Wet out your glass well enough before adding the peel ply as it will suck up some of the resin.  I ran into a little problem with my lay up.  I used 17 oz bi axial.  I did the transom first and it is nearly perfect.  Took my time.  However your time is limited by yourself so you are hurrying doing larger areas.  I got a lot of small pin holes in my surface caused by not wetting out quite enough.  Let me explain.  The glass was whetted out nicely with no dry areas.  I rolled out the peel ply.  Which absorbs some of the resin.  Then wet out the peel ply.  In bi axial glass there are little ropes that hold everything together.  A small bubble formed on each side of the ropes in areas.  These roll out and disappear when releasing the air with the ribbed roller, as they did on the transom.  But if you are just a hair short on resin they will reappear later or you can't get them to roll out.  Adding resin to the peel ply doesn't work as not enough resin will go through it to fix the problem.  You would have to peel back the peel ply and add a little resin to the glass to fix the problem.  Time was short on the lay up and being inexperienced I let it go because the bubbles were so small and only appearing in small areas I didn't think it was a real problem.

 

After removing the peel ply I have patches of small pin holes.  VERY small pin holes.  Rolling on a coat of epoxy doesn't fix them.  So I was stuck fixing pin holes for a day.  I used micro balloons and resin and had to force it into the pin holes with a hard plastic squeege.  Extra work I could have avoided.  These pin holes were not deep and did not go to the hull surface.  They were about as deep as half the diameter of the ropes or threads holding the weave together.  But would not fill by just rolling resin on as a fill coat.  They would reappear after.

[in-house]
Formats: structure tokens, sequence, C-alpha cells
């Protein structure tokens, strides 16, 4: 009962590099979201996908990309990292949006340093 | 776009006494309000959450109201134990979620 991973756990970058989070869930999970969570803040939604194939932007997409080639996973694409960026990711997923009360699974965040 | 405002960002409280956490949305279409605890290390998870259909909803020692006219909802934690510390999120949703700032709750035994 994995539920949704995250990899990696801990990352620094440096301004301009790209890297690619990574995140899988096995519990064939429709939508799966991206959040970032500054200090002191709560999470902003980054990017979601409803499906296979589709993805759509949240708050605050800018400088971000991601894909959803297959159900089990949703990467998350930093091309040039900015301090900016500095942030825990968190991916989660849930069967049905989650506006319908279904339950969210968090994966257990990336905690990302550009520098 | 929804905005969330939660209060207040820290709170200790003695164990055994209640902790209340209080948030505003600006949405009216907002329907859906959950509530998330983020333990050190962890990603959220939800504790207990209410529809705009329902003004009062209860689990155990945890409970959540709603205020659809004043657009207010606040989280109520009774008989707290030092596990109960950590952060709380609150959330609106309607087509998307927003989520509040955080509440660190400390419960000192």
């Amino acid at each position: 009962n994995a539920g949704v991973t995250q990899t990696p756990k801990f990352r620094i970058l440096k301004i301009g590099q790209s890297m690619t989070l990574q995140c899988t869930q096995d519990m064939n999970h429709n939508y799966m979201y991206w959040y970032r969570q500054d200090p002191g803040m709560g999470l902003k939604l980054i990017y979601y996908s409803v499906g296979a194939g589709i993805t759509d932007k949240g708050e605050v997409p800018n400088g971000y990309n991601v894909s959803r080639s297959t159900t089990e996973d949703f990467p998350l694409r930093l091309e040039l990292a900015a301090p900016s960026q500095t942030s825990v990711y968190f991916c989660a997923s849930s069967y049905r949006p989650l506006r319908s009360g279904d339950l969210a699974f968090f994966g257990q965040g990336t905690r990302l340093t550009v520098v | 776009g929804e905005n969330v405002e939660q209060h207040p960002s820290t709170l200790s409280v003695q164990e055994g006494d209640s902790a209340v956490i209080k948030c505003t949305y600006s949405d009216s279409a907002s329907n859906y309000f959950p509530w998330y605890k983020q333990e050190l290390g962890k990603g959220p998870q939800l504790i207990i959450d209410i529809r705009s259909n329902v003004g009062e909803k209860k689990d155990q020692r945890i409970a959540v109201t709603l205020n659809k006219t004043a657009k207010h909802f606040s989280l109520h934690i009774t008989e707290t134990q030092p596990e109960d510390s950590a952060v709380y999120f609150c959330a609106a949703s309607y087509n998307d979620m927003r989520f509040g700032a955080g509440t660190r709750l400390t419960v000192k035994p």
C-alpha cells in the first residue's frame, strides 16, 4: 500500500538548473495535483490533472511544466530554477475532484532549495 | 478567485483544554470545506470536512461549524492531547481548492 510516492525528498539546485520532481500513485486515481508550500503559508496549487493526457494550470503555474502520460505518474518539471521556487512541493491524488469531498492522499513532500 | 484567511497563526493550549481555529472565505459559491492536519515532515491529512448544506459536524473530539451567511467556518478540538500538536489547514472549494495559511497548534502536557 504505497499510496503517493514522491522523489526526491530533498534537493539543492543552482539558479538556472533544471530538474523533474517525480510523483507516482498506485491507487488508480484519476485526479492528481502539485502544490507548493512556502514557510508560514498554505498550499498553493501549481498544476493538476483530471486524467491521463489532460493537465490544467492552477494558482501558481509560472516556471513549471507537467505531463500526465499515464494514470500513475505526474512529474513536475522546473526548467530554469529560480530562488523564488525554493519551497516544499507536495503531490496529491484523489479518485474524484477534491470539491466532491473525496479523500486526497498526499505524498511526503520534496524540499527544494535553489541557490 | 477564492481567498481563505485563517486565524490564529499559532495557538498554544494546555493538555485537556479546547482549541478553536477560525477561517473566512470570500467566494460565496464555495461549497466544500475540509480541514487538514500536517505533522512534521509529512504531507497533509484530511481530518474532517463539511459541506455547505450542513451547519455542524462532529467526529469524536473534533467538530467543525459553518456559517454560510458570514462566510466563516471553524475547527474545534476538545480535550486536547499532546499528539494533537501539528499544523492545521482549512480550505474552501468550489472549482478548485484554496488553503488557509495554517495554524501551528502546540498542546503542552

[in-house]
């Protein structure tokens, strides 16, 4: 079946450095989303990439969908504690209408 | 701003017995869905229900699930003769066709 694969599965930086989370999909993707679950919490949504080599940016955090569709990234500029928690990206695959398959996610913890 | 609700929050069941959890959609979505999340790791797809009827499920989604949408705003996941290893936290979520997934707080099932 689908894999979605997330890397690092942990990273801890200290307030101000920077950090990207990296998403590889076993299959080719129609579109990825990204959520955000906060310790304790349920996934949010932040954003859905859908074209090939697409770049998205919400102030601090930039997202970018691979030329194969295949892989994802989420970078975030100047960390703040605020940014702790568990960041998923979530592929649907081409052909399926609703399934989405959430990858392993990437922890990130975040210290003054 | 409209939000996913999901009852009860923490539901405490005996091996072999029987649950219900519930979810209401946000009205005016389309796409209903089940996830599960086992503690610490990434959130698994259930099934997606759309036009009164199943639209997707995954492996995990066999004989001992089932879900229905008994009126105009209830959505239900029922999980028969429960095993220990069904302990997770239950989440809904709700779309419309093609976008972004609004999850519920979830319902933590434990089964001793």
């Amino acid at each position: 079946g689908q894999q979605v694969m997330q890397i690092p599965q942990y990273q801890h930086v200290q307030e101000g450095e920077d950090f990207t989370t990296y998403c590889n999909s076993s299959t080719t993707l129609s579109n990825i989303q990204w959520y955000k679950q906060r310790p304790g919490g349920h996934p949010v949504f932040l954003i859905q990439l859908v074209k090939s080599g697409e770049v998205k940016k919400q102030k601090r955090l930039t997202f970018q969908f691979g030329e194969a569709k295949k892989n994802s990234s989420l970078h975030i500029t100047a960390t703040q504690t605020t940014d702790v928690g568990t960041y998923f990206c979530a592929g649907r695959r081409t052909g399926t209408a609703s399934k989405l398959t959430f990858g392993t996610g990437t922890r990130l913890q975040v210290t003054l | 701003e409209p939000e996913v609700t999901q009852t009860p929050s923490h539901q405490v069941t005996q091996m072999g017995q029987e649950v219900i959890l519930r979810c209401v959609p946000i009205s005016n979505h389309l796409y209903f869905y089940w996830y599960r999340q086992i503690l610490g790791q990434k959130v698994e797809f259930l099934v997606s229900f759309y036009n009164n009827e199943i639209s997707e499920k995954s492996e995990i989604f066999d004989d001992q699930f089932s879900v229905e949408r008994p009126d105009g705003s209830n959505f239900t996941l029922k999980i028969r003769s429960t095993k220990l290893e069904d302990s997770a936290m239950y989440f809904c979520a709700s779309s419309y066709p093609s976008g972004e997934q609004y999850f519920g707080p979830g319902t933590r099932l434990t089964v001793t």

Two thin coats of epoxy after removing the peel ply was enough for sanding without hitting the glass (although I did barely touch the glass in a few spots).  These were applied back to back to avoid sanding in between.  I got a nice smooth surface.  Then I did some fairing and patching and fixed the pin holes.  Rolled on two more very thin coats of epoxy and will sand it smooth today.  Almost ready for paint.  I don't like getting ready for paint and my finish will show how much.  Hope this give you a little insight.  From one beginner to another.

                                                                                                                                                                                 Dave

Share this post


Link to post
Share on other sites

Miyot, thanks for the very comprehensive primer on using peel ply.  I printed it so as to have it readily available when the time comes. I do have a question or two:

 

I gather that it's "use one time and discard"?  So I'll need at least enough to cover the entire exterior surface of the boat, right? 

 

From what I've read It seems there is more than one type of peel ply.  Is there a specific type I should order? 

 

Can you suggest a supplier?

Share this post


Link to post
Share on other sites

Use once and throw away.  I got mine from US Composites.  Get the release fabric.  Not the vacuum or perforated kind.  

Share this post


Link to post
Share on other sites

post-2179-0-84908900-1378346279_thumb.jpg